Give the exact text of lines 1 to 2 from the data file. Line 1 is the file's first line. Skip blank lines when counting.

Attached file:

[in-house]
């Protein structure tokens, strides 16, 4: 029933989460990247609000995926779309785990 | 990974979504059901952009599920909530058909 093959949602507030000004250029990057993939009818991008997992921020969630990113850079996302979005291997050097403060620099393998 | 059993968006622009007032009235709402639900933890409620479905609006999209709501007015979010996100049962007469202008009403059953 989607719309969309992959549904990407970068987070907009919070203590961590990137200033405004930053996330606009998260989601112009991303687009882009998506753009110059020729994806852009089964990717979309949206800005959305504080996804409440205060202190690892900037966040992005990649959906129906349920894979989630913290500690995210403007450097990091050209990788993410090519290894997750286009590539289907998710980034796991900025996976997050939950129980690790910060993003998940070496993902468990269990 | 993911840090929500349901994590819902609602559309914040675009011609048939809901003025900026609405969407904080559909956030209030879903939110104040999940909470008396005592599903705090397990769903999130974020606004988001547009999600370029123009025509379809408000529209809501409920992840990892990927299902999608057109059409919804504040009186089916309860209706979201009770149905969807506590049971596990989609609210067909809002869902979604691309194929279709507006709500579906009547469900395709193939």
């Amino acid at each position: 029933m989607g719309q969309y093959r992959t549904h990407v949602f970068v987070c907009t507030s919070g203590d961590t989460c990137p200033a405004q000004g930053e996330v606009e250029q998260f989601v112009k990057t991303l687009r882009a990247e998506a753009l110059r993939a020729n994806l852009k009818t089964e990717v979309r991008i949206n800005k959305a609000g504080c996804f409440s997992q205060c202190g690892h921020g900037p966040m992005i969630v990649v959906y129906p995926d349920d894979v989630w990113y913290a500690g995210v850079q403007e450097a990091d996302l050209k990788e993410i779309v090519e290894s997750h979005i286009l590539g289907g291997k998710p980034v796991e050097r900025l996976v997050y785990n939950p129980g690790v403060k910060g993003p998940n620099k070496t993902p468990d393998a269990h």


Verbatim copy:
[in-house]
């Protein structure tokens, strides 16, 4: 029933989460990247609000995926779309785990 | 990974979504059901952009599920909530058909 093959949602507030000004250029990057993939009818991008997992921020969630990113850079996302979005291997050097403060620099393998 | 059993968006622009007032009235709402639900933890409620479905609006999209709501007015979010996100049962007469202008009403059953 989607719309969309992959549904990407970068987070907009919070203590961590990137200033405004930053996330606009998260989601112009991303687009882009998506753009110059020729994806852009089964990717979309949206800005959305504080996804409440205060202190690892900037966040992005990649959906129906349920894979989630913290500690995210403007450097990091050209990788993410090519290894997750286009590539289907998710980034796991900025996976997050939950129980690790910060993003998940070496993902468990269990 | 993911840090929500349901994590819902609602559309914040675009011609048939809901003025900026609405969407904080559909956030209030879903939110104040999940909470008396005592599903705090397990769903999130974020606004988001547009999600370029123009025509379809408000529209809501409920992840990892990927299902999608057109059409919804504040009186089916309860209706979201009770149905969807506590049971596990989609609210067909809002869902979604691309194929279709507006709500579906009547469900395709193939």